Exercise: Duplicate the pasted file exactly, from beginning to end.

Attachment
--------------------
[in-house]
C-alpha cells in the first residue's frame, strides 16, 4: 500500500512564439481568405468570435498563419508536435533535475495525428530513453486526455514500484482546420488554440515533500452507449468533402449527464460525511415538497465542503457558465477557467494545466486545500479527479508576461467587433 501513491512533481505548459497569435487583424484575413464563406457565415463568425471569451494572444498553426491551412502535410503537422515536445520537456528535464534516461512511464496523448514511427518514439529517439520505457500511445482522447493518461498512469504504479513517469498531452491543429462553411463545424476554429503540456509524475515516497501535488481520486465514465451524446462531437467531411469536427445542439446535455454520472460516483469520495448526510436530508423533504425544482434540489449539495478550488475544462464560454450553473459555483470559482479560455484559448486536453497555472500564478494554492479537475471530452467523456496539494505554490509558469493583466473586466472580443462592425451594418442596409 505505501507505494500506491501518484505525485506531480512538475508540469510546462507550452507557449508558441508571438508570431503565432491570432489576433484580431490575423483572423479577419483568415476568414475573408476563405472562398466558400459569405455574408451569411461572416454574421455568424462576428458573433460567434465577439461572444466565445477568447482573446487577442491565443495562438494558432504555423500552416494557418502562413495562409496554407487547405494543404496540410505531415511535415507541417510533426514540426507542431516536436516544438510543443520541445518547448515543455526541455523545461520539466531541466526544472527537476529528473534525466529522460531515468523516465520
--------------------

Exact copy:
[in-house]
C-alpha cells in the first residue's frame, strides 16, 4: 500500500512564439481568405468570435498563419508536435533535475495525428530513453486526455514500484482546420488554440515533500452507449468533402449527464460525511415538497465542503457558465477557467494545466486545500479527479508576461467587433 501513491512533481505548459497569435487583424484575413464563406457565415463568425471569451494572444498553426491551412502535410503537422515536445520537456528535464534516461512511464496523448514511427518514439529517439520505457500511445482522447493518461498512469504504479513517469498531452491543429462553411463545424476554429503540456509524475515516497501535488481520486465514465451524446462531437467531411469536427445542439446535455454520472460516483469520495448526510436530508423533504425544482434540489449539495478550488475544462464560454450553473459555483470559482479560455484559448486536453497555472500564478494554492479537475471530452467523456496539494505554490509558469493583466473586466472580443462592425451594418442596409 505505501507505494500506491501518484505525485506531480512538475508540469510546462507550452507557449508558441508571438508570431503565432491570432489576433484580431490575423483572423479577419483568415476568414475573408476563405472562398466558400459569405455574408451569411461572416454574421455568424462576428458573433460567434465577439461572444466565445477568447482573446487577442491565443495562438494558432504555423500552416494557418502562413495562409496554407487547405494543404496540410505531415511535415507541417510533426514540426507542431516536436516544438510543443520541445518547448515543455526541455523545461520539466531541466526544472527537476529528473534525466529522460531515468523516465520